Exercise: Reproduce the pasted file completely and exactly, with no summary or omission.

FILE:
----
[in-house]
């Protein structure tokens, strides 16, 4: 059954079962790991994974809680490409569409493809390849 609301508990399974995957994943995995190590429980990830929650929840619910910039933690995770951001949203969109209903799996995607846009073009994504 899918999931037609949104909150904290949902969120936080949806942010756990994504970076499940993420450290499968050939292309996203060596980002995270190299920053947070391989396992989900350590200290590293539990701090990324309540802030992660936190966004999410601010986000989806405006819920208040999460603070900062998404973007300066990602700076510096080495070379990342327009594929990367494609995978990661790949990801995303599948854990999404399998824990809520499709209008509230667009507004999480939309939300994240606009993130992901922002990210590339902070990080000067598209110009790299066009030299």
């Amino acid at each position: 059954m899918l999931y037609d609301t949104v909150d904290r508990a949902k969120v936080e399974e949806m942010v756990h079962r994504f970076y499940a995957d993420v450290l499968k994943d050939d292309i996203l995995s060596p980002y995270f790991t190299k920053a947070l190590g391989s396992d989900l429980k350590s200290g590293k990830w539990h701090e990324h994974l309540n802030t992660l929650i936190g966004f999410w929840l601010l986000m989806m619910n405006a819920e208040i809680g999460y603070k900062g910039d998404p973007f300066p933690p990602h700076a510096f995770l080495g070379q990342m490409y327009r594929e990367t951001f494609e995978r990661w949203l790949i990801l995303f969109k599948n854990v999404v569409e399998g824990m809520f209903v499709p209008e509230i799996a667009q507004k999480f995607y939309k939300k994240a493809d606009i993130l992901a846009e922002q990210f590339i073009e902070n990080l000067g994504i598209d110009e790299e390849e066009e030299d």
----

[in-house]
């Protein structure tokens, strides 16, 4: 059954079962790991994974809680490409569409493809390849 609301508990399974995957994943995995190590429980990830929650929840619910910039933690995770951001949203969109209903799996995607846009073009994504 899918999931037609949104909150904290949902969120936080949806942010756990994504970076499940993420450290499968050939292309996203060596980002995270190299920053947070391989396992989900350590200290590293539990701090990324309540802030992660936190966004999410601010986000989806405006819920208040999460603070900062998404973007300066990602700076510096080495070379990342327009594929990367494609995978990661790949990801995303599948854990999404399998824990809520499709209008509230667009507004999480939309939300994240606009993130992901922002990210590339902070990080000067598209110009790299066009030299």
């Amino acid at each position: 059954m899918l999931y037609d609301t949104v909150d904290r508990a949902k969120v936080e399974e949806m942010v756990h079962r994504f970076y499940a995957d993420v450290l499968k994943d050939d292309i996203l995995s060596p980002y995270f790991t190299k920053a947070l190590g391989s396992d989900l429980k350590s200290g590293k990830w539990h701090e990324h994974l309540n802030t992660l929650i936190g966004f999410w929840l601010l986000m989806m619910n405006a819920e208040i809680g999460y603070k900062g910039d998404p973007f300066p933690p990602h700076a510096f995770l080495g070379q990342m490409y327009r594929e990367t951001f494609e995978r990661w949203l790949i990801l995303f969109k599948n854990v999404v569409e399998g824990m809520f209903v499709p209008e509230i799996a667009q507004k999480f995607y939309k939300k994240a493809d606009i993130l992901a846009e922002q990210f590339i073009e902070n990080l000067g994504i598209d110009e790299e390849e066009e030299d």